Monday, April 11, 2011

Week Two: Invertebrates Continued

Sylvia Yamada
Monday April 4th-  
The week began with two guest speakers Sylvia Yamada and John Chapman. Sylvia took us out to check crab traps that had been set out the day before. We identified the species of crab we caught and tallied how many of each we found.  In the deeper traps we found Cancer productus (Red Rock Crab) and Cancer magister (Dungeness Crab) and in the shallower traps we found two species of shore crab; Hemigrapsus oregonensis (Green Shore Crab) and Hemigrapsus nudus (Purple Shore Crab). One way to differentiate between these two species of shore crab is to remember that Hemigrapsus oregonensis is hairy and like Sylvia reminded us, “Oregon girls don’t shave their legs!” 

Sylvia’s lecture focused on the introduction of the invasive European Green Crab, Carcinus maenus, which we learned was introduced to the San Francisco Bay in 1989, or at least that's when it was discovered.  It was later brought Northward by the El Nino event in 1997-1998, which resulted in unsually warm water temperatures, unusally strong poleward currents, and downwelling, all of which contributed to creating the extremely large year class of 1998.  We learned that the strength of the each year’s recruits dependes heavily on ocean conditions, because as larvae, Carcinus maenus is pelagic and at the mercy of the ocean’s currents and temperature.  

John Chapman
 Our second guest speaker was John Chapman, an expert and researcher on a parasite of the of Upogebia pugettensis (Blue Mud Shrimp).  Orthione griffenis is a parasitic isopod newly introduced to the Pacific North West that attaches to the gills of Upogebia pugettensis and feeds on its blood.   Upogebia pugettensis is capable of living with this parasite, but it has been found that mud shrimp with the parasite were an average of 7.8% lower weight than similar sized individuals without the parasite.  After prolonged parasitism, Upogebia pugettensis is unable to reproduce as most of its energy and nutrients are being diverted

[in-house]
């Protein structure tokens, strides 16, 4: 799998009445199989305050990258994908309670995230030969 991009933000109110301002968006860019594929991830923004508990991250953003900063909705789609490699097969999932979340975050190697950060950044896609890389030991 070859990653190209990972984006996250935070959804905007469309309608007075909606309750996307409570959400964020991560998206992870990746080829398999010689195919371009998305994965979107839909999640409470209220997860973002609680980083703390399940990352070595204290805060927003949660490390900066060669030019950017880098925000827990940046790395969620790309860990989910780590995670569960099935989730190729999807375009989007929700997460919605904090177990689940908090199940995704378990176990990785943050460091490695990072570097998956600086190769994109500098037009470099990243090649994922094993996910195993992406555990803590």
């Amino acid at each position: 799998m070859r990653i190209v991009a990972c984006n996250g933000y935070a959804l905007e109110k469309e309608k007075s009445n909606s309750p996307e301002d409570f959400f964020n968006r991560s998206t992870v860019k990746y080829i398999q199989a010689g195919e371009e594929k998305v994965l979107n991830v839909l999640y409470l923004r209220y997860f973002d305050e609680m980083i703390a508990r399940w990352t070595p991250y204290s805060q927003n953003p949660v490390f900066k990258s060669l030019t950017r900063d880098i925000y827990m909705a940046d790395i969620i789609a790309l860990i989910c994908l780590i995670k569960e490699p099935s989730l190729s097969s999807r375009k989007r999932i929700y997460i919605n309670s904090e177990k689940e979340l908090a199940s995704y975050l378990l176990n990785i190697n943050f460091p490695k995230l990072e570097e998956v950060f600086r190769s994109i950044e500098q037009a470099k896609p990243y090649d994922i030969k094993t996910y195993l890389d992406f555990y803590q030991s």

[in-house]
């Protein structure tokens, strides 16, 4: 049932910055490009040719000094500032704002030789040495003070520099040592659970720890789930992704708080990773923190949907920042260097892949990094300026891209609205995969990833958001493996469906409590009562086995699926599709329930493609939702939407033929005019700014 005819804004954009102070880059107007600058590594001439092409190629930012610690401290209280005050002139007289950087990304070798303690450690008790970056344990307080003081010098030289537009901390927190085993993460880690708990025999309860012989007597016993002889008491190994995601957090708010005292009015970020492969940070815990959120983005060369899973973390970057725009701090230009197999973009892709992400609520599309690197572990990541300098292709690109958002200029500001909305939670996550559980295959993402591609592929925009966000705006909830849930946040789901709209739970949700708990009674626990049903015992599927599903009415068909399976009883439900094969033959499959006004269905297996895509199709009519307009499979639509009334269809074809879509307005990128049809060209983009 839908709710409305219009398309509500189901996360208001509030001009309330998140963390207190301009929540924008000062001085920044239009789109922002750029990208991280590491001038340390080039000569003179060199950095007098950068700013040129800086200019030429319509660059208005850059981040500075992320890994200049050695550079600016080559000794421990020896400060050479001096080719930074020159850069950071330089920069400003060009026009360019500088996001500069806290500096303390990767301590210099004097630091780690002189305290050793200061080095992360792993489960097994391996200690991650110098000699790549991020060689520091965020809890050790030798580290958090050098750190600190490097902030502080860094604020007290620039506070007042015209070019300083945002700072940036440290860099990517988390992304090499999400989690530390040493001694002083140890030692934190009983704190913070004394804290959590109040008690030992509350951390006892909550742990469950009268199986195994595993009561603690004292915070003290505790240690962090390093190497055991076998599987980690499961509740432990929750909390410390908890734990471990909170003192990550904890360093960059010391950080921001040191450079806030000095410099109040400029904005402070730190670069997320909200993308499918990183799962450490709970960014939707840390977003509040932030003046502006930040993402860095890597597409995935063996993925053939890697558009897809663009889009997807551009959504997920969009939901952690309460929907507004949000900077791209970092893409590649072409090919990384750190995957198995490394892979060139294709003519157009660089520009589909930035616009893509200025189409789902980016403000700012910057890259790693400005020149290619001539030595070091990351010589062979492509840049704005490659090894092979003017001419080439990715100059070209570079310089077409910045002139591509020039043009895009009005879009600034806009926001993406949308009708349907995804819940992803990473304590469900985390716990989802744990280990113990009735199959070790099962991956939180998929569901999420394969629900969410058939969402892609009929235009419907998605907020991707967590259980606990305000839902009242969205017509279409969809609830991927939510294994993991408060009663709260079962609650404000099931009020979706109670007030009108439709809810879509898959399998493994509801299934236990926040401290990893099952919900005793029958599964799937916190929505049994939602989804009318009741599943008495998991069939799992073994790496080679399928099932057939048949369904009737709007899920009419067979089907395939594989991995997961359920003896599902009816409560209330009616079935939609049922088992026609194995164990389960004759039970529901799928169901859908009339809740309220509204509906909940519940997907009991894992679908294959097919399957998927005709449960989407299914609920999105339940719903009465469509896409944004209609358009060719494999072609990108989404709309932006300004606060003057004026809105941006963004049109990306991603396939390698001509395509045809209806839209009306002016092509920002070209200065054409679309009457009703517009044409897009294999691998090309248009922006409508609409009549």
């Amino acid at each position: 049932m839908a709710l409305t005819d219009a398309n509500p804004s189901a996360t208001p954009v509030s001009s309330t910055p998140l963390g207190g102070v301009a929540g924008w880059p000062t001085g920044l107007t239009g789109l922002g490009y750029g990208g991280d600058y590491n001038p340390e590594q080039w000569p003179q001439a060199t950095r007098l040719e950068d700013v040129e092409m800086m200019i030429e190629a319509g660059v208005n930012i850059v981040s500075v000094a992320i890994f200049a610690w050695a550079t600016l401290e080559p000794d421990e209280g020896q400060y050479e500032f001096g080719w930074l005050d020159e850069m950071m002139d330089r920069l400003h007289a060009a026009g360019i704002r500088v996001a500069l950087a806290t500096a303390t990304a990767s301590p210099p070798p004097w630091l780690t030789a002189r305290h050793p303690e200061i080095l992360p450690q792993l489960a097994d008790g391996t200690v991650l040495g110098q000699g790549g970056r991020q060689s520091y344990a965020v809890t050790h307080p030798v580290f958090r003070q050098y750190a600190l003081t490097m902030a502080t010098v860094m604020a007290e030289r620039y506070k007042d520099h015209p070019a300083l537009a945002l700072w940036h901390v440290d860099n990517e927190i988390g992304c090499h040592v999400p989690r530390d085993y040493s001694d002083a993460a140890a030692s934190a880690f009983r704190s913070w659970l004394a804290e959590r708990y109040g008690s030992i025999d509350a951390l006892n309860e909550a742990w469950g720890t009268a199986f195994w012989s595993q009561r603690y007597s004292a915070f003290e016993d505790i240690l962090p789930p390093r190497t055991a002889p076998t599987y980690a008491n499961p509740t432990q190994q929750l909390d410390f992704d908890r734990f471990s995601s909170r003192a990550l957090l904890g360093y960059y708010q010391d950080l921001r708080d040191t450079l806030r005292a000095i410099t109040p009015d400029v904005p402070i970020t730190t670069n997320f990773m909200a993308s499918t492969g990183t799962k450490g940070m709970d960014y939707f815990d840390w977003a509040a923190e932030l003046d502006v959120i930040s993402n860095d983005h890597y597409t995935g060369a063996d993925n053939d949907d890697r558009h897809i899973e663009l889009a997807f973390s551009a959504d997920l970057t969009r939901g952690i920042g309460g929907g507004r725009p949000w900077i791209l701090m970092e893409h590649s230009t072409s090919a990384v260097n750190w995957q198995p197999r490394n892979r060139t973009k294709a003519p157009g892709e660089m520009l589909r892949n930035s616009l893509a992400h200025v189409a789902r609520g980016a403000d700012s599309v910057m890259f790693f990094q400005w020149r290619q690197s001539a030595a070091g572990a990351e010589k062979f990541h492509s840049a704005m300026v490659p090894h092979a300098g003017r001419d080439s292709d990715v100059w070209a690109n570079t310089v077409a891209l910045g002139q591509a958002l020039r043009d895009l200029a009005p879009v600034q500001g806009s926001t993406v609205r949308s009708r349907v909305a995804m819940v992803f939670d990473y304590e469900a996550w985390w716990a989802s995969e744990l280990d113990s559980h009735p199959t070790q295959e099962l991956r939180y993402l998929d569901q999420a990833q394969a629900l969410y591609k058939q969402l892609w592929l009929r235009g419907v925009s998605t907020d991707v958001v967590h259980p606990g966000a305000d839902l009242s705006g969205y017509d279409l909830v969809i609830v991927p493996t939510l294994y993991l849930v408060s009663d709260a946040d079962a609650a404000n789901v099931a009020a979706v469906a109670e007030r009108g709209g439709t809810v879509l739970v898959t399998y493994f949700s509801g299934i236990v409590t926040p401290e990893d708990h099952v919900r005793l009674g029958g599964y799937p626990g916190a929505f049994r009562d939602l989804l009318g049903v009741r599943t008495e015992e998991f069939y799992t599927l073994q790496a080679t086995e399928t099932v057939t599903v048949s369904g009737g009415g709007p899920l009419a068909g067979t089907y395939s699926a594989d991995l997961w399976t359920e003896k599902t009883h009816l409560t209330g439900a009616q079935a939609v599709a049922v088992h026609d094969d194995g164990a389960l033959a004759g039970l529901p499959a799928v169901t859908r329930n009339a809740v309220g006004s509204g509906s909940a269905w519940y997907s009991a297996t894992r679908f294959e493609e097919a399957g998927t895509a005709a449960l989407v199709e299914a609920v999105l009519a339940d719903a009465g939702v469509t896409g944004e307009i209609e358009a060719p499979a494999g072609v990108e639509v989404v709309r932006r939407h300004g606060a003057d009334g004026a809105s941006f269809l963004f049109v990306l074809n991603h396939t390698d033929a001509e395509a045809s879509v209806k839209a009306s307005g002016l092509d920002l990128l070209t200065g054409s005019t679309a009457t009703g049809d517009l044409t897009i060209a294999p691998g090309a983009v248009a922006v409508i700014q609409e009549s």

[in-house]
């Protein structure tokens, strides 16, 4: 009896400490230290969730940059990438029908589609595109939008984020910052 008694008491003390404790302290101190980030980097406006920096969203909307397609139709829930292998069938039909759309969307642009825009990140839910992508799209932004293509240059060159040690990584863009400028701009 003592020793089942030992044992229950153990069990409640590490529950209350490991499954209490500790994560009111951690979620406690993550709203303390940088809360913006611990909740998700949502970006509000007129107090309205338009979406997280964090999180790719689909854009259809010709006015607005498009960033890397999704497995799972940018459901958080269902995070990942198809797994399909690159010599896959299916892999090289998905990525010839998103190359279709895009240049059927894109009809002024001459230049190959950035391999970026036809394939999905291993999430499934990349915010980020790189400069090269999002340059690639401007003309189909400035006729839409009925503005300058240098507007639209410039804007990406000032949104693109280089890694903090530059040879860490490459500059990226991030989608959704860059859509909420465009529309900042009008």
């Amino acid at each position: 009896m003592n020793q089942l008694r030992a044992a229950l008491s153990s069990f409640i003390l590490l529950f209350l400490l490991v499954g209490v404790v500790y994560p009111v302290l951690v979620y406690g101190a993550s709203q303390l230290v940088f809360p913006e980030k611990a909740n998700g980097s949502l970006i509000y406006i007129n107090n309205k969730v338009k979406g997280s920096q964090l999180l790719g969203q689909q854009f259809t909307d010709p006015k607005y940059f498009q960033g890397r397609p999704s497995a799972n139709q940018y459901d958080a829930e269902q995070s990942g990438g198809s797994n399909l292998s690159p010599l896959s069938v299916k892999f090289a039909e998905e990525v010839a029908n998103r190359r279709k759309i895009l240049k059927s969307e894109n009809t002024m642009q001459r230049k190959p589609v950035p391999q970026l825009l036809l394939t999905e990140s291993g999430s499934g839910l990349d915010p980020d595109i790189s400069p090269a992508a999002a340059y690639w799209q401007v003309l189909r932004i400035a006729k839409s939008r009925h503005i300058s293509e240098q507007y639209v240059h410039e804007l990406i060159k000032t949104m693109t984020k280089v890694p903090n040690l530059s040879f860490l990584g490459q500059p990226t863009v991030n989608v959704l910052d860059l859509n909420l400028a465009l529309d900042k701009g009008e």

to the lump on the side of its carapace.

                                                                                     Tuesday, April 5th-
The following day we had the opportunity to go find our own mud shrimp at Sally’s Bench in the mudflats at Yaquina Bay. Nothing like a morning spent sinking, swimming, sloshing, and trudging through the mud! It was quite the sight to see everyone crawling on thier hands and knees through the stuff and we had a lot of fun. We found two species of mud shrimp, including the Upogebia pugettensis (Blue Mud Shrimp) and Neotrypaea californiensis (Bay Ghost Shrimp). We found the parasitic isopod, in addition to a small clam attached to Upogebia pugettensis.  We also collected an interesting scale worm and other creepy crawly critters.

Wednesday, April 6th-

In addition to our last three lectures on Wednesday, Tom, the sea water system maintenance guy, was nice enough to give us a tour of the sea water system that keeps Hatfield up and running.  Maintaining the sea water system is a constant job and is more difficult than one might think. For example, marine fouling is a huge problem in the pipes, so every so often they send a “pig” through, which is a large object that shoots through the pipes, taking any marine organisms with it, and out the other side. It can shoot out of the pipes with a lot of force, and has been known to achieve long hang-times before finally landing on the beach. Remember, if you’re walking on the estuary trail, always be alert.

That evening was the 6th Annual Marine Invertebrate Presentation and Dessert Extravaganza! We all gave presentations on our favorite invertebrates in creative ways. There were a lot of laughs, and some of the highlights included: Pin-the-Parts-on-the-Nudibranch, a talk show featuring a crab with a (strangely) southern accent, a horseshoe crab piƱata, an octopus rap, a sea nettle sales pitch, and an edible, chocolatey sea cucumber. There was even a guest appearance from David Attenborough! All around, it was a night of great educational entertainment.

Thursday, April 7th-
Thursday was devoted to preparing for our final exam.  We started it off with extremely helpful review sessions for our invertebrate final and lab practical (thank you Sally and Allie!). The rest of the day was ours to study, and study we did!

Friday, April 8th-
It was time to put our knowledge to the test and determine how much information we had absorbed over the last two weeks.  After finishing our final and lab practical, we cleaned out the lab and decided which invertebrate pets to keep.  Most people took off to Corvallis and beyond for a rare weekend free of homework!

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